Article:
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Chicacabra (Chapter 33) Looking Good!

January 2, 2011

Chicacabra

By

Yoli Solis

Chapter 33: Looking Good!

  

Atención (ah-tent-see-own)

Attention.

For more attention, repeat at least twice.

If that doesn’t work, clap hands together.

And if that doesn’t work, precede with cállate.

When you finally give up, throw hands in the air and head for the bar.

 

**

 

“Now sit here.” Tía Margarita led Joyce to their designated table and set Tupperware dishes around the place setting. “Here’s some chicharrones, queso and Cuban crackers.”

“Where’s my mojito?”

“The bartender’s bringing it to you but you must remember to eat, oíste?”

Joyce nodded like an obedient little girl.

“We’re going to check on Elenita and be right back.”

Joyce smiled and looked around. The ballroom tables were empty. Party guests hovered at the bar. Smart Chicacabras. Only one other woman sat at a table at the far end of the ballroom. A stunning beauty. Funny. Colorful Tupperware surrounded her place setting, too.

“Ay, Joyce, Elenita’s dress is beautiful!” Gisela sat next to her.

“Gisela, who’s that woman over there?” The woman pointed back at her.

“You’re so funny, Joyce.”

Joyce looked around. Mirrored walls–Chicacabras loved mirrors. She waved. The woman waved back. “Ha! I look good from far away.”

“You look even better up close. Wait till Manny sees you.”

“Yeah, right.”

“You’ll see.”

And that’s when she got a good look at Gisela. “I’m not saying this to be polite, but Gisela, you look gorgeous. That red dress looks amazing on you.”

“You think so?”

“Absolutely. Pedro will suffer a horrible, terrible death.”

“Ay, from your lips to God’s ears.”

**

 

All she knew was that something was wrong with an egg. The chicas scattered backstage to either crack it or scramble it; Joyce had no idea which.

The salsa music pounded. Her legs twitched, her shoulders rolled, her fingers tapped. It wasn’t Abba but she couldn’t sit still anyway.

Male voices buzzed loudly behind her. She stood.

A group of men, representing every decade from the past century, surrounded her. They stared.

“Cosa Linda; como tu te llamas?”

“Que vola, bella.”

“Niña, ven aquí, dime algo.”

“Estoy enamorado. No se lo diga a mi mujer.”

Some licked their lips; others motioned for her to come over while others boldly approached.

She sipped her mojito and stepped backwards. The men followed.

She bumped into a woman.

“Sorry,” Joyce said.

The woman glared at her. “Si, como no, you’ll be very sorry. Hmmp.” She motioned to one of the men then said, “Oye, Jorge, déjate de gracia conmigo!”

The men laughed as he slunk away from his friends and into the arms of his very angry wife. Joyce laughed, too.  

When Joyce turned around, the men stood less than a foot away. They grinned hungrily. A strong hand clutched her arm and pulled her out of the chico mob.

“Hola, muñeca linda,” said predator doctor and marriage counselor from hell.

“Joyce,” a woman’s voice said.

Joyce pried her arm out of the predator’s grasp.

Carmen shooed the predator away and led her towards the bar. Carmen looked beautiful.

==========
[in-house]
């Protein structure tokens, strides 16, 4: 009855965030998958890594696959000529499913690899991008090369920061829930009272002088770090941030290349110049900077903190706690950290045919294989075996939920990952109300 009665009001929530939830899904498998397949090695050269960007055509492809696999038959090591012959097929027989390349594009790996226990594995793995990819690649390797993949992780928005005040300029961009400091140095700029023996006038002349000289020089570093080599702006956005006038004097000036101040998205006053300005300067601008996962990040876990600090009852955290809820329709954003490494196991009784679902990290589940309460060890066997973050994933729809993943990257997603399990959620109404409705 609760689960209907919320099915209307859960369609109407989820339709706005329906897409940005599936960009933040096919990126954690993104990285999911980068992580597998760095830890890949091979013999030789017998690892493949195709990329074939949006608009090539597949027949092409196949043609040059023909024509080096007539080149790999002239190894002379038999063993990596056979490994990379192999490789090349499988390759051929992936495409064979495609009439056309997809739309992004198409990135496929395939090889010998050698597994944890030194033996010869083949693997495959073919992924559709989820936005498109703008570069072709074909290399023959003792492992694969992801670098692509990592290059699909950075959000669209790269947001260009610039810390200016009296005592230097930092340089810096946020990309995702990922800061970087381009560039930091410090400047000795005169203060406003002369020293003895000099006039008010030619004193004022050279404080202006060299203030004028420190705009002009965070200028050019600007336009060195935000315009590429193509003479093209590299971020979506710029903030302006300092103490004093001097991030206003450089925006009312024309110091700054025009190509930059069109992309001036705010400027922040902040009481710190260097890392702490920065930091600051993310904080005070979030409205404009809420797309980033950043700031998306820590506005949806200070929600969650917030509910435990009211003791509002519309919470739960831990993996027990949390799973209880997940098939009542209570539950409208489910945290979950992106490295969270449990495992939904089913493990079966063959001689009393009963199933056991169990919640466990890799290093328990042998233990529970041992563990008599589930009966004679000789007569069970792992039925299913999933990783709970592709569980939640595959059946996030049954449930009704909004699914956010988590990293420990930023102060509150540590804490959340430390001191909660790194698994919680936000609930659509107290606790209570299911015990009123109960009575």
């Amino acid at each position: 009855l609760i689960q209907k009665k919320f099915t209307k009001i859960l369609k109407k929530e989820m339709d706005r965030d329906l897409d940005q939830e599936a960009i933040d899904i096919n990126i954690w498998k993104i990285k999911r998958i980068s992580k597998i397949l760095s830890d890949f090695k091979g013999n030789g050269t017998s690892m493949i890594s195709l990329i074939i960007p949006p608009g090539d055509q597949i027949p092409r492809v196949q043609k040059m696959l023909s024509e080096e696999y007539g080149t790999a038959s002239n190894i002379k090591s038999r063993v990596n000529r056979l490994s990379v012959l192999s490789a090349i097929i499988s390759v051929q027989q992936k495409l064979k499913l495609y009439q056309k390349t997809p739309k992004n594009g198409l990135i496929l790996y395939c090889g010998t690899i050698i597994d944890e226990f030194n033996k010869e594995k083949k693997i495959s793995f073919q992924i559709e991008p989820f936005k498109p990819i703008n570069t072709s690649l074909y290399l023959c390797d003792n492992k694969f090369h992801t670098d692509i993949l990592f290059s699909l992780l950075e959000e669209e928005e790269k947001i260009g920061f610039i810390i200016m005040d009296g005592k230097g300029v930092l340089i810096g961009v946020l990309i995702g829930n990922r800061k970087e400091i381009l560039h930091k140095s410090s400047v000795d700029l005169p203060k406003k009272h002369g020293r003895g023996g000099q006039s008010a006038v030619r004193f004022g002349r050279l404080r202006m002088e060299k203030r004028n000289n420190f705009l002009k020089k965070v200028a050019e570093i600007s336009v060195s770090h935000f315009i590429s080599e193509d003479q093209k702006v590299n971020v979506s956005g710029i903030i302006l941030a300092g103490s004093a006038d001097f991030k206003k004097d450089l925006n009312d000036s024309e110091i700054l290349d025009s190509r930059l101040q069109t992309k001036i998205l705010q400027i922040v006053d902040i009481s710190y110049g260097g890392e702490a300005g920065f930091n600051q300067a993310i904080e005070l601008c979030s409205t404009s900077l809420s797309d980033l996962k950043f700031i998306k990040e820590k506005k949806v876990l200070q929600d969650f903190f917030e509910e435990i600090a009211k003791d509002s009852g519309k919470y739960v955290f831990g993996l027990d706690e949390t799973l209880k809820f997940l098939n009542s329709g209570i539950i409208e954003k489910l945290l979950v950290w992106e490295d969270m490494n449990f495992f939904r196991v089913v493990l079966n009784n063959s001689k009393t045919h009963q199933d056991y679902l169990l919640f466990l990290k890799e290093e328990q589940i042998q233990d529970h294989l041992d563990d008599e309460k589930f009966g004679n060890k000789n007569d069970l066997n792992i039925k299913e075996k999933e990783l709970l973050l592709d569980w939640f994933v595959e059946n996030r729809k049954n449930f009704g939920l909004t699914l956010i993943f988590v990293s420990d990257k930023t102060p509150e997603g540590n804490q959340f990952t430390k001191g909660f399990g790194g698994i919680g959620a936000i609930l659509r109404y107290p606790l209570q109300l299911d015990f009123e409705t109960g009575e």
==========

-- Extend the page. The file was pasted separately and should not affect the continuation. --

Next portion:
“You look–”

“Never mind that,” she said abruptly, “we have a problem.”

“We do?”

“Yes. I don’t know how Henry has accomplished this,” she waved a finger over Joyce’s body, “this transformation of yours, but you’ve become my anti-hot magnet.”

“Your what?”

She sighed with impatience. “You, you insipid Anglo, are sucking all the male attention from this room.”

“Ha! That’s funny.” Joyce sucked on her mojito’s straw.

“Would I kid about something this serious?”

“I don’t know, would you?”

“Listen to me, you stupid, stupid, woman, you and I cannot be on separate sides of the ballroom. We must stick together; otherwise, I won’t be noticed. And there are recently divorced men and a few widowers in the crowd; that’s why I didn’t bring a date.”

“Ha!” Joyce stabbed her chest. “You’re accusing me of stealing your thunder. Beyond funny.”

Suddenly, Carmen’s face changed. Her Botox-ed skin wrinkled; her silicone lips deflated like a smashed balloon. “Please, Joyce, please don’t be my anti-hot magnet.”

Joyce wrapped an arm around Carmen. “You’re insane, you know that?  No woman here can compete with you. And no one is your anti-hot magnet. You’re the hottest thing here, baby.”

Carmen snorted in fake tears. “Will you stay by my side tonight?”

“Anything you say. Just make sure my cocktail glass is full, okay?”

**

 

Joyce spotted him the moment he entered. He wore a grey suit and red tie. He walked with regal, Gladiator elegance. His shoulder muscles strained against his suit jacket as if trying to break free from its constricting seams. Tear it off, baby, just tear it off.

 His beard was cropped close to his face, his thick, brown hair, recently trimmed. Her heart stopped. The Gladiator looked like a GQ model.

He walked through the throng, searching for someone. That lucky, lucky person.

She stood on her tiptoes, but lost sight of him. Crap. The men crowded around her and Carmen. Carmen soaked in the attention. Joyce nodded as the men spoke gibberish. Like walking into a car dealership, she wasn’t about to check under the hood or go for a test drive; the men insisted anyway.

The chicas had arrived. Thank all the angels in heaven.

“It’s not going to hold.”

“Of course, it is.”

“She’s going to break her neck.”

“No, she won’t. Cheito tied it real tight.”

“Cheito has no upper body strength.”

“He doesn’t have lower body strength either.”

“C’mon, Joyce, let’s go to our table.”

“You can’t take her away,” Carmen said, grabbing her arm, “Us single girls stick together.”

Cristina shoved the chicas aside. “Aha! Joyce is your anti-hot magnet, isn’t she?”

Carmen crossed her arms. “Eres una estupida.”

Cristina sneered a satisfied grin. “You’ve been de-throned, Teflon Princess. Pictures, pictures, we need pictures. This is a day in infamy!”

“Shut up, Cristina.”

Gisela led Joyce back to their table. “Can you believe that Pedro?  He’s been following me around everywhere. He’s pathetic.”

“Really? Where is he now?”

“Right behind us. No,” she grabbed her shoulder, “don’t turn around. I’m ignoring him.” 

Joyce shrugged and looked down at her glass. It was empty. “I need a refill.” She sucked on the straw; bubbling-empty-glass-echo erupted.